Duke gets $50M donation for financial aid
Posted December 5, 2011
Durham, N.C. — A Duke University trustee has donated $50 million to the school to create an endowment for need-based financial aid for undergraduates, Duke President Richard Brodhead announced Monday.
This gift by Bruce Karsh and his wife, Martha, is the largest individual donation to support financial aid in Duke’s history.
“We are deeply grateful to the Karshes for this remarkable gift and for the way they have championed one of the university’s highest priorities,” Brodhead said in a statement. “This gift helps safeguard our commitment to keeping a Duke education accessible to students from a wide range of backgrounds, even as the economy continues to recover. It also opens our door further to the best and brightest students from around the world, creating a richer learning environment for all Duke students.”
The donation includes $30 million for U.S. students and $20 million for international students. More than half of Duke's undergraduates receive some form of financial assistance from the university.
The Karshes have designated $5 million to create a “KIPP at Duke” endowment that will provide financial aid for tuition, program enrichment, advising and other support for graduates of the Knowledge Is Power Program, a network of college-track public elementary and secondary schools in underserved communities nationwide.
The gift will also add $15 million to the existing Karsh Scholarship Fund for financial aid for U. S. students and will also create a $10 million dollar-for-dollar challenge to encourage other donors to establish their own need-based undergraduate scholarships for U.S. students.
The remaining $20 million will be dedicated to expanding and strengthening the Karsh International Scholars Program, which launched this year. This gift doubles their 2008 gift of $20 million that established the program.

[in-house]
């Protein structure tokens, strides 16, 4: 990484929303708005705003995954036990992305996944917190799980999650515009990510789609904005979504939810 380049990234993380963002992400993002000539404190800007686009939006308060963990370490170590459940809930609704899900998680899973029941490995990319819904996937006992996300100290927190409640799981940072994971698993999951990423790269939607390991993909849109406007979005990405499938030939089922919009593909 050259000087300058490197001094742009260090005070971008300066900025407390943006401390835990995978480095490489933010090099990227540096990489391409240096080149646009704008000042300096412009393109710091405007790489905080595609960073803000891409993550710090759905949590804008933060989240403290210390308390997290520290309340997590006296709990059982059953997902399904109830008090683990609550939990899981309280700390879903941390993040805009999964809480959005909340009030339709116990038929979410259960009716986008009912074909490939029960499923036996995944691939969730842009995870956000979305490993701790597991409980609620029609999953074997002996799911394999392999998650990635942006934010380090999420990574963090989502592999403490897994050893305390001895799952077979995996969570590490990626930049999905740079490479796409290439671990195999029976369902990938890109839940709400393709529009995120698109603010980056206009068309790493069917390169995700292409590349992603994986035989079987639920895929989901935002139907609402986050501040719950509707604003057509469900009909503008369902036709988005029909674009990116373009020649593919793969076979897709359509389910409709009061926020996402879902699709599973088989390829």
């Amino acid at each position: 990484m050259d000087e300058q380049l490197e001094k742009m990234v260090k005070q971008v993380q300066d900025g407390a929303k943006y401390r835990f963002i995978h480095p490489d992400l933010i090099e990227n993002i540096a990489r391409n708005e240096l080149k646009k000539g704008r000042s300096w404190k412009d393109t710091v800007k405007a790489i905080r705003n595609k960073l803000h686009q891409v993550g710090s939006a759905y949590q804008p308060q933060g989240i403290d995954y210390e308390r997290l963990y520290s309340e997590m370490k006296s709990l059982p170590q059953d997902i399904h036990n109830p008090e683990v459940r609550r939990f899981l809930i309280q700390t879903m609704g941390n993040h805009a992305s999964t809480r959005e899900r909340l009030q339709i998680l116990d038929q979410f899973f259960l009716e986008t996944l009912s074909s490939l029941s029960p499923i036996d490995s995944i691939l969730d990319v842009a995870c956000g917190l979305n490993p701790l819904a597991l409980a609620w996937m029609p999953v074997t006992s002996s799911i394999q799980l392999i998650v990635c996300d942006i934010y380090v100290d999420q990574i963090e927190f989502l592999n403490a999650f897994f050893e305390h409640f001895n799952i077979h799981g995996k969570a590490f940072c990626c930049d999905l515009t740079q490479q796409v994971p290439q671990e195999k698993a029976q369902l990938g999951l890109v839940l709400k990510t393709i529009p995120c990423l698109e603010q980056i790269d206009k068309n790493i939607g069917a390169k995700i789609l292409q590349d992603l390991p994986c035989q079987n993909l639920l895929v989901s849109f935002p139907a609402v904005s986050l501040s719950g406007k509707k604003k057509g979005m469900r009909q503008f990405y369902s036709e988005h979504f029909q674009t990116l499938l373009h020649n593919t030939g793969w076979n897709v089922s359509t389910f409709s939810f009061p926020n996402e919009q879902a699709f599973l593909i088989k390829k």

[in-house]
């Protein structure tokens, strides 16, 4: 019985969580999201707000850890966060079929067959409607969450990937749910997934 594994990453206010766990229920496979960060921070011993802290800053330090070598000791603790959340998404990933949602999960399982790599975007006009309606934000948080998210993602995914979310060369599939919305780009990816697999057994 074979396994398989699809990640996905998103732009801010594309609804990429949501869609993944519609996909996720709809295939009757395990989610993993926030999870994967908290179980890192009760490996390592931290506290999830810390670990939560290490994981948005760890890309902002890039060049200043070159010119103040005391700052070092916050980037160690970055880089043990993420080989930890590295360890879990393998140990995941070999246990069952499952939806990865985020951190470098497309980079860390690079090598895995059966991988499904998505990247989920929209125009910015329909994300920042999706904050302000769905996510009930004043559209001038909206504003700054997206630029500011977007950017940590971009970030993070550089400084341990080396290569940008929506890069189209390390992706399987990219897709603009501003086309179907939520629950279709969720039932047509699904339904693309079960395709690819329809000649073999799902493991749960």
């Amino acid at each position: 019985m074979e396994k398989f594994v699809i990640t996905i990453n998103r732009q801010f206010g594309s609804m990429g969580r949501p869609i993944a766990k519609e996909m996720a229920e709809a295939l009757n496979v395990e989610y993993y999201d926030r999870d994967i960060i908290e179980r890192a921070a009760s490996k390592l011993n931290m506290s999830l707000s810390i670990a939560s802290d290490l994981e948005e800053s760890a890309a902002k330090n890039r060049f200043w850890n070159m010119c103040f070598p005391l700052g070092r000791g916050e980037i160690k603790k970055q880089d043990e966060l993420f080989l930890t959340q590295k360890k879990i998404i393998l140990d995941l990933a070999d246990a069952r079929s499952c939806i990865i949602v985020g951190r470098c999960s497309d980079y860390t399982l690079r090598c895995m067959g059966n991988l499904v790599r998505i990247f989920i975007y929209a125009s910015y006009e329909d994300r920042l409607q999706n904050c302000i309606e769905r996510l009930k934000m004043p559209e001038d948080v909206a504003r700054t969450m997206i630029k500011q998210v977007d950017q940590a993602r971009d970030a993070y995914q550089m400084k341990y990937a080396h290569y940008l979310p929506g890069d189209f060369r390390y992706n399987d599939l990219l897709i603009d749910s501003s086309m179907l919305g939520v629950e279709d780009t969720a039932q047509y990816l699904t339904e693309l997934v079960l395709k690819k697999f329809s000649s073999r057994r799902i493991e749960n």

The first group of Karsh International Scholars includes nine students from Nepal, Ethiopia, Kenya, Pakistan, Spain, Ukraine, Ecuador, Vietnam and Zimbabwe. In addition to having their full financial need met, Karsh Scholars are eligible for summer research funding to enhance their educational experience.
“(Financial aid) makes a crucial difference to the individual recipients and enhances the intellectual and cultural diversity of the university community. Moreover, it helps develop the pool of talent needed to grapple with an increasingly complex and global world,” Bruce Karsh, a 1977 Duke graduate, said in a statement.
“Martha and I believe strongly that motivated, talented students, whether from underserved communities in the U.S or from around the globe, should be able to attend a great university like Duke, which can nurture their talent and help them reach their potential," he said.
Karsh is president of Oaktree Capital Management, a global investment management company he co-founded in Los Angeles in 1995. He also is chairman of DUMAC LLC, which manages Duke's endowment.
Martha Karsh is an attorney and co-founder of Clark & Karsh, an architecture, design and development firm in Los Angeles.